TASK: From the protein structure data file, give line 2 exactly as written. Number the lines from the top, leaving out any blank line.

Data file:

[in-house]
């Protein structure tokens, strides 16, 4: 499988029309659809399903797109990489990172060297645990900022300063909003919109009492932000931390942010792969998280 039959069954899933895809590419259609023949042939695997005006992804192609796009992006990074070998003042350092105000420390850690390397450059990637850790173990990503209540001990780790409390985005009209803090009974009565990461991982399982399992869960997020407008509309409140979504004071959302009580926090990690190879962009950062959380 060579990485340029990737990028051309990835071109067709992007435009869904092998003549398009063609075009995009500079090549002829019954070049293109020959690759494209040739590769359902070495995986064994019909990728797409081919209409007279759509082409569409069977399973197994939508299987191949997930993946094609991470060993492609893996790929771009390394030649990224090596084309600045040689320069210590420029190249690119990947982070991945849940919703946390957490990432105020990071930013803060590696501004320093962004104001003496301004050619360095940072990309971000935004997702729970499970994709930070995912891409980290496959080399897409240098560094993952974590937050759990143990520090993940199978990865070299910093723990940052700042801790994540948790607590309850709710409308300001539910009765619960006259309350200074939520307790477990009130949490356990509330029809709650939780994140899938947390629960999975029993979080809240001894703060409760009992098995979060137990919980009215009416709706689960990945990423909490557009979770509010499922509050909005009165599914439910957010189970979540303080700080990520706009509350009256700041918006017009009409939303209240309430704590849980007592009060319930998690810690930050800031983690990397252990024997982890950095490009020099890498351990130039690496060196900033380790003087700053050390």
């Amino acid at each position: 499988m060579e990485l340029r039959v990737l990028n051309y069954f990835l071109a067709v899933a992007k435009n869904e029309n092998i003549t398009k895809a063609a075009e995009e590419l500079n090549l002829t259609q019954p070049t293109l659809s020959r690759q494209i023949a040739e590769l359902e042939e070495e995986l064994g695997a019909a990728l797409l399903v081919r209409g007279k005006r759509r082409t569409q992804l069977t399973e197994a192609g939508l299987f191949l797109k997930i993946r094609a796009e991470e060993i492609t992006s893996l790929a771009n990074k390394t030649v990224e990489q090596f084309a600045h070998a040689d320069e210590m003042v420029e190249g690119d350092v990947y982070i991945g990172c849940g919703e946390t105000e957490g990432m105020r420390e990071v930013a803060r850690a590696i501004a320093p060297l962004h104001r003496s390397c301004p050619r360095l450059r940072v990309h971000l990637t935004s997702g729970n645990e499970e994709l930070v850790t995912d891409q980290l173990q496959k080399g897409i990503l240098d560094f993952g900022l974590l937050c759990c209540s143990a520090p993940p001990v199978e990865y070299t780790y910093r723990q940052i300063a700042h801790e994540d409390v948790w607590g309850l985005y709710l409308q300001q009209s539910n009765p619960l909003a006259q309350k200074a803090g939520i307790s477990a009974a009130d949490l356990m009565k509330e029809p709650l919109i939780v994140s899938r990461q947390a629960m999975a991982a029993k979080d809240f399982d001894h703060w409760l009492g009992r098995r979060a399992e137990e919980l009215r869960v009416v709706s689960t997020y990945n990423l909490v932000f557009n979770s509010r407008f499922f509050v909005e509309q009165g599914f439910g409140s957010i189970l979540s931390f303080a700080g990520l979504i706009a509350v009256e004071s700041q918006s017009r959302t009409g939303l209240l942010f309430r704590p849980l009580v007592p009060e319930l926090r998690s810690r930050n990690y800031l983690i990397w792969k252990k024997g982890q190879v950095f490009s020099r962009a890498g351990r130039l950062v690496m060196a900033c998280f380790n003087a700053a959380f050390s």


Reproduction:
């Protein structure tokens, strides 16, 4: 499988029309659809399903797109990489990172060297645990900022300063909003919109009492932000931390942010792969998280 039959069954899933895809590419259609023949042939695997005006992804192609796009992006990074070998003042350092105000420390850690390397450059990637850790173990990503209540001990780790409390985005009209803090009974009565990461991982399982399992869960997020407008509309409140979504004071959302009580926090990690190879962009950062959380 060579990485340029990737990028051309990835071109067709992007435009869904092998003549398009063609075009995009500079090549002829019954070049293109020959690759494209040739590769359902070495995986064994019909990728797409081919209409007279759509082409569409069977399973197994939508299987191949997930993946094609991470060993492609893996790929771009390394030649990224090596084309600045040689320069210590420029190249690119990947982070991945849940919703946390957490990432105020990071930013803060590696501004320093962004104001003496301004050619360095940072990309971000935004997702729970499970994709930070995912891409980290496959080399897409240098560094993952974590937050759990143990520090993940199978990865070299910093723990940052700042801790994540948790607590309850709710409308300001539910009765619960006259309350200074939520307790477990009130949490356990509330029809709650939780994140899938947390629960999975029993979080809240001894703060409760009992098995979060137990919980009215009416709706689960990945990423909490557009979770509010499922509050909005009165599914439910957010189970979540303080700080990520706009509350009256700041918006017009009409939303209240309430704590849980007592009060319930998690810690930050800031983690990397252990024997982890950095490009020099890498351990130039690496060196900033380790003087700053050390």